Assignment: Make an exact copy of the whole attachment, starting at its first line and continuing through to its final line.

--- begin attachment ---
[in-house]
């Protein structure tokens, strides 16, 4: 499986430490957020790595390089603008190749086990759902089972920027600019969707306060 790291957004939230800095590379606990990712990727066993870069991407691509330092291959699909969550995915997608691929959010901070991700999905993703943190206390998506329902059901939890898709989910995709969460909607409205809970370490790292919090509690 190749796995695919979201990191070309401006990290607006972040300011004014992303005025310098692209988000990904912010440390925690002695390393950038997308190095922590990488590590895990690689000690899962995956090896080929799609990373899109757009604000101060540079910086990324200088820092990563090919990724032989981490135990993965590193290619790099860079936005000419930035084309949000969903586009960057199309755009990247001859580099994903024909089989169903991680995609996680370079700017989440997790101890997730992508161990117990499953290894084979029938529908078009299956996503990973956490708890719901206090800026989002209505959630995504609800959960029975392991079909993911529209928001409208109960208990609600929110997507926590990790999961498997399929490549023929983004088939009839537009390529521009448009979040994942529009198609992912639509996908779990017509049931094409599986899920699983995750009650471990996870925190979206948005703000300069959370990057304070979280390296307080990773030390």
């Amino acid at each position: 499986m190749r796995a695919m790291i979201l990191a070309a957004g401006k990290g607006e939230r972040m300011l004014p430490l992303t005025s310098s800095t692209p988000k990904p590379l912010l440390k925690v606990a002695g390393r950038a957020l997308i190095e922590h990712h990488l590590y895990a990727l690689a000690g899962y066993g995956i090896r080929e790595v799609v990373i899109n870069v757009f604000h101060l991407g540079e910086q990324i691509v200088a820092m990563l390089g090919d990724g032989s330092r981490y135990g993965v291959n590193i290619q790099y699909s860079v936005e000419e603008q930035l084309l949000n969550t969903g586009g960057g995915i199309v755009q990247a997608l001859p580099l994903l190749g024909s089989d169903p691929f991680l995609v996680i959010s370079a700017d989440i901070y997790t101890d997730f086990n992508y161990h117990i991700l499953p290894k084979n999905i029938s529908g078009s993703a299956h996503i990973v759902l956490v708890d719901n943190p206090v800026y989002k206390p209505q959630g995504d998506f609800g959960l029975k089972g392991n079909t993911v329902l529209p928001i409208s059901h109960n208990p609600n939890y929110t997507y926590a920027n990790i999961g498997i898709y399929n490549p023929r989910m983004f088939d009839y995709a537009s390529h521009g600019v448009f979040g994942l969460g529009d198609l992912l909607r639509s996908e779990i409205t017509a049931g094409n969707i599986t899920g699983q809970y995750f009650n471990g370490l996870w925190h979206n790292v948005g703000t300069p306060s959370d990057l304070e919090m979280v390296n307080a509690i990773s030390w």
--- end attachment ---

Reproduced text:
[in-house]
């Protein structure tokens, strides 16, 4: 499986430490957020790595390089603008190749086990759902089972920027600019969707306060 790291957004939230800095590379606990990712990727066993870069991407691509330092291959699909969550995915997608691929959010901070991700999905993703943190206390998506329902059901939890898709989910995709969460909607409205809970370490790292919090509690 190749796995695919979201990191070309401006990290607006972040300011004014992303005025310098692209988000990904912010440390925690002695390393950038997308190095922590990488590590895990690689000690899962995956090896080929799609990373899109757009604000101060540079910086990324200088820092990563090919990724032989981490135990993965590193290619790099860079936005000419930035084309949000969903586009960057199309755009990247001859580099994903024909089989169903991680995609996680370079700017989440997790101890997730992508161990117990499953290894084979029938529908078009299956996503990973956490708890719901206090800026989002209505959630995504609800959960029975392991079909993911529209928001409208109960208990609600929110997507926590990790999961498997399929490549023929983004088939009839537009390529521009448009979040994942529009198609992912639509996908779990017509049931094409599986899920699983995750009650471990996870925190979206948005703000300069959370990057304070979280390296307080990773030390």
């Amino acid at each position: 499986m190749r796995a695919m790291i979201l990191a070309a957004g401006k990290g607006e939230r972040m300011l004014p430490l992303t005025s310098s800095t692209p988000k990904p590379l912010l440390k925690v606990a002695g390393r950038a957020l997308i190095e922590h990712h990488l590590y895990a990727l690689a000690g899962y066993g995956i090896r080929e790595v799609v990373i899109n870069v757009f604000h101060l991407g540079e910086q990324i691509v200088a820092m990563l390089g090919d990724g032989s330092r981490y135990g993965v291959n590193i290619q790099y699909s860079v936005e000419e603008q930035l084309l949000n969550t969903g586009g960057g995915i199309v755009q990247a997608l001859p580099l994903l190749g024909s089989d169903p691929f991680l995609v996680i959010s370079a700017d989440i901070y997790t101890d997730f086990n992508y161990h117990i991700l499953p290894k084979n999905i029938s529908g078009s993703a299956h996503i990973v759902l956490v708890d719901n943190p206090v800026y989002k206390p209505q959630g995504d998506f609800g959960l029975k089972g392991n079909t993911v329902l529209p928001i409208s059901h109960n208990p609600n939890y929110t997507y926590a920027n990790i999961g498997i898709y399929n490549p023929r989910m983004f088939d009839y995709a537009s390529h521009g600019v448009f979040g994942l969460g529009d198609l992912l909607r639509s996908e779990i409205t017509a049931g094409n969707i599986t899920g699983q809970y995750f009650n471990g370490l996870w925190h979206n790292v948005g703000t300069p306060s959370d990057l304070e919090m979280v390296n307080a509690i990773s030390w």